In years past rivers were viewed as convenient dumping grounds, a quick way to flush away unwanted…everything. The past 30 years has brought a sea change in how cities and towns value their watersheds. But a challenge remains. A lot of the infrastructure of local downtowns for the most part blocks, or turns its back on their rivers. The rivers were a big part of why the cities grew up where they did. Attleboro, MA is no exception.
The Ten Mile River and Bungay Brook, which feeds into the Ten Mile River, flows right through the heart of downtown Attleboro, but my guess is that few motorists have seen little, if any of this river as it wends its way through the city. I was in Attleboro for a Meetup lunch today, and was glad to see that the parks I wanted to visit were just down the street from where I was having lunch.
It was only when I came out after lunch and looked around for my car that I realized that I was staring right at the Ten Mile River as it flowed directly next to the Col. Blackinton Inn.
Across the street from the inn is a small, apparently unnamed park with picnic benches and more views of the river.
I recruited some of my new friends from our Meetup lunch and we headed over to the Municipal parking lot directly next to the Attleboro Public Library. From there we walked to the adjacent Balfour Riverwalk Park, not too surprisingly, also right on the river.
We planned to walk along the river as far as Larson Woods, so we crossed the Balfour Riverwalk, used the convenient bridge to get us over to Hayward Street, and found our way along to the Attleboro Community Gardens.
There we found a clear graveled path alongside the river, and followed the river up Hayward Street to the Thomas E. Willet School just up the street and spotted a rocky spillway/dam/waterfall.
We’d arrived at Larson Woods, a small piece of Attleboro Land Trust open space property that provides access to the river. We had several paths to choose from, but the trail closest to the water turned out to be the easiest, and safest footing.
We headed back but took the time to circle Balfour River Park before we finished up our walk. The river has been channelized through this downtown portion of Attleboro. Poured cement walls, stone foundations of buildings that front onto the river and bridges make access to the river difficult. But it’s there, and the Community Gardens and Larson Woods probably provide the prettiest views along this section of the river. Besides the municipal parking, which requires a small fee, the parking at the Community gardens is probably the best choice for a good place to park to enjoy this downtown riverwalk.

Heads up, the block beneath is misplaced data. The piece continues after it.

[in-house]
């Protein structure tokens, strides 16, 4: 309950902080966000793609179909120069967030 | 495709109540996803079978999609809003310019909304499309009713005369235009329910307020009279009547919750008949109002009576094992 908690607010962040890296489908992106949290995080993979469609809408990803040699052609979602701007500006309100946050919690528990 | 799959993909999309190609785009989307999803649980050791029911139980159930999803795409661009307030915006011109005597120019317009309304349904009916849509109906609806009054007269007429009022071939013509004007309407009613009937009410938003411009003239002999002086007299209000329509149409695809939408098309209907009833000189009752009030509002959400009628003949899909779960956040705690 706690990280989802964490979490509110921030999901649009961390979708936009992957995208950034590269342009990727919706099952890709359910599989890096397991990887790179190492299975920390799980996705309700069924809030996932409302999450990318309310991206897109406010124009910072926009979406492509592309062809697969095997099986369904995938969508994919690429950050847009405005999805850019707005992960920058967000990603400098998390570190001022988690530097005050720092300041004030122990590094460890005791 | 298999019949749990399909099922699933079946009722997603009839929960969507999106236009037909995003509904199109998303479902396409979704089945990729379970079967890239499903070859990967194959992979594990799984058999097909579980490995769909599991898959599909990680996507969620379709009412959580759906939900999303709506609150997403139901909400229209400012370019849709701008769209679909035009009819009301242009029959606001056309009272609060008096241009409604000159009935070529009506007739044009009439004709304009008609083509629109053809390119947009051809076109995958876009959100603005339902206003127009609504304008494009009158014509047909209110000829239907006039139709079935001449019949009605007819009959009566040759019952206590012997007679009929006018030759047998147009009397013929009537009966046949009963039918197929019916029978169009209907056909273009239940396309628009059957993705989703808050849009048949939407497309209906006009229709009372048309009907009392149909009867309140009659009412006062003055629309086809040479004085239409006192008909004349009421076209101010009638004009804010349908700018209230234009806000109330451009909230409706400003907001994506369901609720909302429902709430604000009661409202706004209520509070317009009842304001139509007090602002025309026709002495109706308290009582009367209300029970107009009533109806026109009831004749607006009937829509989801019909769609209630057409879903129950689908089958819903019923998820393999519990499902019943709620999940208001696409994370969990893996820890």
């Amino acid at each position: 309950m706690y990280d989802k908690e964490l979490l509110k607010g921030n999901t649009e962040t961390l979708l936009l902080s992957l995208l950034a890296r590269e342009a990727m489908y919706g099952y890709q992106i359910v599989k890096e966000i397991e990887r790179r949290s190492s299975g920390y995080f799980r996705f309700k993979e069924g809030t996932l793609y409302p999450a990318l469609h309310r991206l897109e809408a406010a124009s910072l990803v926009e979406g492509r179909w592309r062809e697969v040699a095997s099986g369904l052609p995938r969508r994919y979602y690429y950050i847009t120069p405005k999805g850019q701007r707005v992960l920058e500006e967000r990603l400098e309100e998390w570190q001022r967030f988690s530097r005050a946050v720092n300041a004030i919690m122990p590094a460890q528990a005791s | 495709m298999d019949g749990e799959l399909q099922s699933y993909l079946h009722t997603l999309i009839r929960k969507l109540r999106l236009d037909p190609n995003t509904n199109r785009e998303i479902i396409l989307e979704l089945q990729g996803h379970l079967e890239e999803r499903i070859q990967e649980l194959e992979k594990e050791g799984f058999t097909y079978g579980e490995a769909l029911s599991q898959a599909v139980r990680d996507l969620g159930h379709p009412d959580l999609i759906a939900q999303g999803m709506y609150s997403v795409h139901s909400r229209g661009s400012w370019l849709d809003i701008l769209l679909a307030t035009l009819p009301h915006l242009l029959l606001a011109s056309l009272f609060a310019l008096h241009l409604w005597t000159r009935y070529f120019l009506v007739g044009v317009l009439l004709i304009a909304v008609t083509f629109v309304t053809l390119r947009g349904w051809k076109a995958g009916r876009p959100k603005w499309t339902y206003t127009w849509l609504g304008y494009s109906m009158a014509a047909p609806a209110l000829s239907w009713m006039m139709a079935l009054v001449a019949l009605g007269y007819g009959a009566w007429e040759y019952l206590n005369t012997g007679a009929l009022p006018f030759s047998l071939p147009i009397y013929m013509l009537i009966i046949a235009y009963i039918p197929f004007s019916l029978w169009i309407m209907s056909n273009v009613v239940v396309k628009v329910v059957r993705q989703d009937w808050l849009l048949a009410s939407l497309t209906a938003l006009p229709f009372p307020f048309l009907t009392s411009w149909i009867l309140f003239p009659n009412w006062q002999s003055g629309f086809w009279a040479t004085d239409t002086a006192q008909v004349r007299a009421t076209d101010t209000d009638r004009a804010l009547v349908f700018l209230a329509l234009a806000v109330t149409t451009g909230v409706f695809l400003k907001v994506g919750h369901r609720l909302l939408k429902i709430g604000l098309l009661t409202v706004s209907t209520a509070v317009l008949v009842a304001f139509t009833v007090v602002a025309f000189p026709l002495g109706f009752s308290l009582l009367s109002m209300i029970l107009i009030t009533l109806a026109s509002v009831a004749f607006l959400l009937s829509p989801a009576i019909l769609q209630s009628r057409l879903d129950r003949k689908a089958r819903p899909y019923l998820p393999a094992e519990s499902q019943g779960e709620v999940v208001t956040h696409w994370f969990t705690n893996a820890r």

From Balfour Riverwalk Park it is just another block down Rt. 123 to Wall Street to pick up the river again at the newest park in town, the Judith Robbins Riverfront Park, across from the commuter train station parking. Ample parallel parking lines the street alongside this linear park, which offers great views of the Ten Mile River.
And so my on-the-ground research continues as we inch closer to making the next book, “Easy Walks and Paddles in the Ten Mile River Watershed” a reality. We’re getting down to details, confirming where it’s safe to park, making the connections between various parcels of open space. What a pleasant surprise to discover how easily we were able to navigate from one spot along the river to the next. Hidden in plain sight, as it were, the river continues to flow to the sea.
Marjorie Turner Hollman is a writer who loves the outdoors, and is the author of Easy Walks in Massachusetts, 2nd edition, More Easy Walks in Massachusetts, 2nd edition, Easy Walks and Paddles in the Ten Mile River Watershed, and Finding Easy Walks Wherever You Are. Her memoir, the backstory of Easy Walks, is My Liturgy of Easy Walks: Reclaiming hope in a world turned upside down.
2 responses to “Discovering the Ten Mile River–Downtown Attleboro”
Reblogged this on northstarcityguide.
Thanks for sharing!